March 6, 2014

What’s Your Secret?

Thumb drives, cloud computing and personal devices have created easy ways to transport trade secrets, confidential, and proprietary information. The most common cases involve former employees taking information to new employers, your competitor. However, there’s a growing market of end users willing to pay for or trick employees into releasing confidential information. The first step employers should take is to deter- mine what should be protected. Next, refine policies to include those specifics, such as client names and contact information, sources for supplies, proprietary processes or formulas. Non-disclosure agreements benefit by including these specifics, not only because they are more […]
January 4, 2012

Driving While Distracted

The National Highway Safety Administration (NHTSA) estimates 25% of automobile crashes are caused by cellphone usage distracting the driver. The New England Journal of Medicine published a study in 1997 that concluded the risk of using a cellphone while driving was similar to driving while intoxicated. Cellphone use while driving has been a criminal offense in Great Britain since 2003. Usage in Japan may result in imprisonment. Only a few states in our country have prohibited any hand-held cellphone usage while driving. However, the majority of the states, including Indiana have banned texting while driving. The U.S. Secretary of Transportation, […]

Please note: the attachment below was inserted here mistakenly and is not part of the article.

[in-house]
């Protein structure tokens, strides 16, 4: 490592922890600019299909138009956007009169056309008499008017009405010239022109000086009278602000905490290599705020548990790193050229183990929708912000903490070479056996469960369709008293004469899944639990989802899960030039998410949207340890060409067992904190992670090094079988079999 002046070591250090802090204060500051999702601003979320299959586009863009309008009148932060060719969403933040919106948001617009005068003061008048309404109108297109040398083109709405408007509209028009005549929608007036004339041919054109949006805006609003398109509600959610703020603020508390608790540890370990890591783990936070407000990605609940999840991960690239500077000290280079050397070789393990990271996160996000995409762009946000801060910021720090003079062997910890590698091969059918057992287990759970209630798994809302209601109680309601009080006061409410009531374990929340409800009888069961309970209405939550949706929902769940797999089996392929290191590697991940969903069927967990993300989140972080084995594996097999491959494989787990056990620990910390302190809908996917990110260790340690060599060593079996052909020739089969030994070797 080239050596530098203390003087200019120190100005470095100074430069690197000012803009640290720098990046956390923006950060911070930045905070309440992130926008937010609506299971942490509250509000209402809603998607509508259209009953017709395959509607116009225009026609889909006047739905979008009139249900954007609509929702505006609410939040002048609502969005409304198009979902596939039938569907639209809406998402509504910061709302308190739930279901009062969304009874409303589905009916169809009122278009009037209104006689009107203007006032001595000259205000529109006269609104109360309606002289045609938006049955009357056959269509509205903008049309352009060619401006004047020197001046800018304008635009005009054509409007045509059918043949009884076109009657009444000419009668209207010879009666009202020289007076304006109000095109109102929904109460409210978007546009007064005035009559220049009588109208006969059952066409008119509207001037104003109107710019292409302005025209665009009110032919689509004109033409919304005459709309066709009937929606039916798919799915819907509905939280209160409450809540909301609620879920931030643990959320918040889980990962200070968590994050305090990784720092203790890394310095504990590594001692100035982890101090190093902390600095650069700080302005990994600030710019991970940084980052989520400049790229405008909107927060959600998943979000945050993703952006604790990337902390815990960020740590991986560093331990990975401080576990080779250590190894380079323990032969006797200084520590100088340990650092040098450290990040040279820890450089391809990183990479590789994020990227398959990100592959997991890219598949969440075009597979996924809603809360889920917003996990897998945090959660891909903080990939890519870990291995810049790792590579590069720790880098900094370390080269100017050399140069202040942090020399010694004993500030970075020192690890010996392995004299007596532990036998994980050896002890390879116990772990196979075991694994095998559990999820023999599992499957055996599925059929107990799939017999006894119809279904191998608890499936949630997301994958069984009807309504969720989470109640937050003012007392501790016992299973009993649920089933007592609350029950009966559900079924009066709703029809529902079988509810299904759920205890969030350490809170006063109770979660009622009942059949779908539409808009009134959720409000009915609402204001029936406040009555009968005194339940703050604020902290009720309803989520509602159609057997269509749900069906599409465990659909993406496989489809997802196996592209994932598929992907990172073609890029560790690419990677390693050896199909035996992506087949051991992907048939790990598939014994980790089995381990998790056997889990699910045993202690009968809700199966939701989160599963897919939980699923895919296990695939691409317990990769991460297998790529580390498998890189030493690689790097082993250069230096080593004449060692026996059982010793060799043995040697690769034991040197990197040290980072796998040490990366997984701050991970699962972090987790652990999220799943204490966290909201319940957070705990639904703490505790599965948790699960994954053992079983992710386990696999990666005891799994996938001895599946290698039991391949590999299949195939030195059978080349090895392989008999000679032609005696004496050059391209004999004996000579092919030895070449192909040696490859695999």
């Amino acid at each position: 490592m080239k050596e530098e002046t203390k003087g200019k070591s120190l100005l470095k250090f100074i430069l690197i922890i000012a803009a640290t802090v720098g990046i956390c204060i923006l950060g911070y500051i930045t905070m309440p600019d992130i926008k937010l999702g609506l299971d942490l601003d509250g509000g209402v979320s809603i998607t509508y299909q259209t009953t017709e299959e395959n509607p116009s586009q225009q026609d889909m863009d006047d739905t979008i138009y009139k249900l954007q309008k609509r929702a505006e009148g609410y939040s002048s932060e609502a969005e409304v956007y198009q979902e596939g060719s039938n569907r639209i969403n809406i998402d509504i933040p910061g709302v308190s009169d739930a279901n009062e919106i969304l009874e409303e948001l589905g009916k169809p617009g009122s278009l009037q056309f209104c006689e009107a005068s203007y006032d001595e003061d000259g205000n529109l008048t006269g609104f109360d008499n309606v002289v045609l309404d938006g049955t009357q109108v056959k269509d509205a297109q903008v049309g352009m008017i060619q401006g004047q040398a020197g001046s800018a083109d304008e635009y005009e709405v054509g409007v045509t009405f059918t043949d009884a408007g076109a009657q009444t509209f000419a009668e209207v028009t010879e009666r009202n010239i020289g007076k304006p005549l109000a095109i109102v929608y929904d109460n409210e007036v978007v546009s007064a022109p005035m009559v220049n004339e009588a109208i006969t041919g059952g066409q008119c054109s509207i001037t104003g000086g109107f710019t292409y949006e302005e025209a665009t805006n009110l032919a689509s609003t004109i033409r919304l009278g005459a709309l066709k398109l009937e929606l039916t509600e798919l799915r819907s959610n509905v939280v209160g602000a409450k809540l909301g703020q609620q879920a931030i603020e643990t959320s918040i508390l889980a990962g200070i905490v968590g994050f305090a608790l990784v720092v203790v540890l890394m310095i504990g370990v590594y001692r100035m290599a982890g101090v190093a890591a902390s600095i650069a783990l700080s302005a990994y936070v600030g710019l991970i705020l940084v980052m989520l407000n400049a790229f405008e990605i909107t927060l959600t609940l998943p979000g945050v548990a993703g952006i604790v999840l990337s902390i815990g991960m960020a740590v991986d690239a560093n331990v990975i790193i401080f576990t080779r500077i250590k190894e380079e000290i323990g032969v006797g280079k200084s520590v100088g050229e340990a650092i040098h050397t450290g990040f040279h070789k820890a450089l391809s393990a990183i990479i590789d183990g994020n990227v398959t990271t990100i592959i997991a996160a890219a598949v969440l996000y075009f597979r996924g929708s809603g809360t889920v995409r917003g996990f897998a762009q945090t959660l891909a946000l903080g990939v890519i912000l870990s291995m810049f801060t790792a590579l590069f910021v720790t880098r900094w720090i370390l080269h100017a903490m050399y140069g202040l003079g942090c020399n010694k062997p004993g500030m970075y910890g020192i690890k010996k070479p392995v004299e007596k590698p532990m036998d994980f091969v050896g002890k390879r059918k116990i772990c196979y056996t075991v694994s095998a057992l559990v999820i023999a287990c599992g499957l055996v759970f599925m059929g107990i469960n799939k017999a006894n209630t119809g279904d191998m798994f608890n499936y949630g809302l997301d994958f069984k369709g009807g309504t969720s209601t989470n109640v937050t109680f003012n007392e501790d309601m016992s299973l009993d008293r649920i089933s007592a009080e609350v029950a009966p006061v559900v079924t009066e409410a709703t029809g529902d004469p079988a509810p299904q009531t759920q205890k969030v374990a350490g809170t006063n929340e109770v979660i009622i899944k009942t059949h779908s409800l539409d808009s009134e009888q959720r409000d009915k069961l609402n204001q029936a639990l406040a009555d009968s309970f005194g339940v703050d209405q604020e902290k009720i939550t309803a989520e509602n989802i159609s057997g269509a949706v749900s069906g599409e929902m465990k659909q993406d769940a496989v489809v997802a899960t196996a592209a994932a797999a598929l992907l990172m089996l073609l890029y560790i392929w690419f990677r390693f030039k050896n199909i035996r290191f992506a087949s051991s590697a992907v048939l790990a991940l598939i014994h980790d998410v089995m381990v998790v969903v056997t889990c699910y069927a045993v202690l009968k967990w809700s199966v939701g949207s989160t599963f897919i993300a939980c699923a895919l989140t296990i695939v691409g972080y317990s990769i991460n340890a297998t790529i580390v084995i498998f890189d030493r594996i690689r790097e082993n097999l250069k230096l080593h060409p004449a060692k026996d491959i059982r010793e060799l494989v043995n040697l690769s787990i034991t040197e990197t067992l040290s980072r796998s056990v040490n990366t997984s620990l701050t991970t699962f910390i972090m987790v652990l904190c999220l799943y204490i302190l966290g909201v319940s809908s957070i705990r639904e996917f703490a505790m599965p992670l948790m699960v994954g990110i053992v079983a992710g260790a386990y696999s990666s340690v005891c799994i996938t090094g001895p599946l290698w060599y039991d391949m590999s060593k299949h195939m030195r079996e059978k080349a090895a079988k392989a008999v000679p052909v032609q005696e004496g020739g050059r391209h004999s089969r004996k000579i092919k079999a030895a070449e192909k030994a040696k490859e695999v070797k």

March 1, 2010

Pulling The Trigger

Homicide is the second leading cause of death in the workplace; the leading cause of occupational injury death among females and workers under 18 years old. However, men are three times more likely to be killed by workplace violence than women. Indiana is ready to pull the trigger on legislation that will allow employees to bring guns to work, as long as the guns remain in locked vehicles. Firearms are involved in 76% of workplace homicides, followed by cutting or piercing instruments. Proponents of this legislation argue that the majority of workplace homicides are robbery related crimes (71%) with only […]
November 1, 2009

Preparing for the Pandemic

Now that many companies have reduced staff to bare bones, the world is bracing itself for the H1N1 virus. The Center for Disease Control and Prevention (CDC) projects that employers should plan for between 30% and 50% absenteeism, for up to six weeks. Determining what measures employers can take is wound around a number of conflicting regulations. The General Duty Clause of Occupational Safety and Health Act (OSHA) requires that employers’ workplaces are “free from recognized hazards” that may cause serious injury or death. This regulation may apply if the H1N1 virus is present in the workplace and would require […]